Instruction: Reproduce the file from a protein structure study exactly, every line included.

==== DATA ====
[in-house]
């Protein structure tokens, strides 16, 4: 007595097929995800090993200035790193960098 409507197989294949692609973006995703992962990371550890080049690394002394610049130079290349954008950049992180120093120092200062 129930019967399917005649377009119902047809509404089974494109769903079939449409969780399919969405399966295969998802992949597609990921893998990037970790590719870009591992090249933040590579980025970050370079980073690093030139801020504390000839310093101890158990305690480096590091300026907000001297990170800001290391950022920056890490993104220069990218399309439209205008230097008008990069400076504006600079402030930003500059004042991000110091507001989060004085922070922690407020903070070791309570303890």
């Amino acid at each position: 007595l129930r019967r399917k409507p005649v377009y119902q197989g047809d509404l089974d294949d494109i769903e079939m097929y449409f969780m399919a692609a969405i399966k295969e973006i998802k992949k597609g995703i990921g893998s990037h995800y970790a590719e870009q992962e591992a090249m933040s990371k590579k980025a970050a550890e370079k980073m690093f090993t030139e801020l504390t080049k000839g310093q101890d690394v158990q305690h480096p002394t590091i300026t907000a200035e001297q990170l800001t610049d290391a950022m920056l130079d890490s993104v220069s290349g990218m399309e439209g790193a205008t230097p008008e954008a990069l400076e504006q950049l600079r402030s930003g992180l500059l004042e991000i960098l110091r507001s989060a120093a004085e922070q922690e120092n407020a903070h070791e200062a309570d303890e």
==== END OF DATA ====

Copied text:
[in-house]
């Protein structure tokens, strides 16, 4: 007595097929995800090993200035790193960098 409507197989294949692609973006995703992962990371550890080049690394002394610049130079290349954008950049992180120093120092200062 129930019967399917005649377009119902047809509404089974494109769903079939449409969780399919969405399966295969998802992949597609990921893998990037970790590719870009591992090249933040590579980025970050370079980073690093030139801020504390000839310093101890158990305690480096590091300026907000001297990170800001290391950022920056890490993104220069990218399309439209205008230097008008990069400076504006600079402030930003500059004042991000110091507001989060004085922070922690407020903070070791309570303890």
């Amino acid at each position: 007595l129930r019967r399917k409507p005649v377009y119902q197989g047809d509404l089974d294949d494109i769903e079939m097929y449409f969780m399919a692609a969405i399966k295969e973006i998802k992949k597609g995703i990921g893998s990037h995800y970790a590719e870009q992962e591992a090249m933040s990371k590579k980025a970050a550890e370079k980073m690093f090993t030139e801020l504390t080049k000839g310093q101890d690394v158990q305690h480096p002394t590091i300026t907000a200035e001297q990170l800001t610049d290391a950022m920056l130079d890490s993104v220069s290349g990218m399309e439209g790193a205008t230097p008008e954008a990069l400076e504006q950049l600079r402030s930003g992180l500059l004042e991000i960098l110091r507001s989060a120093a004085e922070q922690e120092n407020a903070h070791e200062a309570d303890e």